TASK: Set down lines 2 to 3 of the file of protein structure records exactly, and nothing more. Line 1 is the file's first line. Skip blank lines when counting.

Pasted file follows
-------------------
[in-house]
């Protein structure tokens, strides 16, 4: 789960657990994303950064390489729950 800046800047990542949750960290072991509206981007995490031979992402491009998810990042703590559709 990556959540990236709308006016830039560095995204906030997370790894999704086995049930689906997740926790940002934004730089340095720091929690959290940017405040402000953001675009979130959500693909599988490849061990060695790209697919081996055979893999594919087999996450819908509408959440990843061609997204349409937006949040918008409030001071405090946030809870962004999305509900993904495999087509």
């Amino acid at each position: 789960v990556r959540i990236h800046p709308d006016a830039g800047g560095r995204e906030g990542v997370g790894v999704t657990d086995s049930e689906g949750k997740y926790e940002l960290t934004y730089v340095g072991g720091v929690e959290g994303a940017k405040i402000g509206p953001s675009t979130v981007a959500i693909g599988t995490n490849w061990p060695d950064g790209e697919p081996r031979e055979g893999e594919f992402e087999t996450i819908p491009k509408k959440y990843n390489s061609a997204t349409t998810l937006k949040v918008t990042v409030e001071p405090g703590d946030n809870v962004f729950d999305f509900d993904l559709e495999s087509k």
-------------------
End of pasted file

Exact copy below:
């Protein structure tokens, strides 16, 4: 789960657990994303950064390489729950 800046800047990542949750960290072991509206981007995490031979992402491009998810990042703590559709 990556959540990236709308006016830039560095995204906030997370790894999704086995049930689906997740926790940002934004730089340095720091929690959290940017405040402000953001675009979130959500693909599988490849061990060695790209697919081996055979893999594919087999996450819908509408959440990843061609997204349409937006949040918008409030001071405090946030809870962004999305509900993904495999087509």
């Amino acid at each position: 789960v990556r959540i990236h800046p709308d006016a830039g800047g560095r995204e906030g990542v997370g790894v999704t657990d086995s049930e689906g949750k997740y926790e940002l960290t934004y730089v340095g072991g720091v929690e959290g994303a940017k405040i402000g509206p953001s675009t979130v981007a959500i693909g599988t995490n490849w061990p060695d950064g790209e697919p081996r031979e055979g893999e594919f992402e087999t996450i819908p491009k509408k959440y990843n390489s061609a997204t349409t998810l937006k949040v918008t990042v409030e001071p405090g703590d946030n809870v962004f729950d999305f509900d993904l559709e495999s087509k």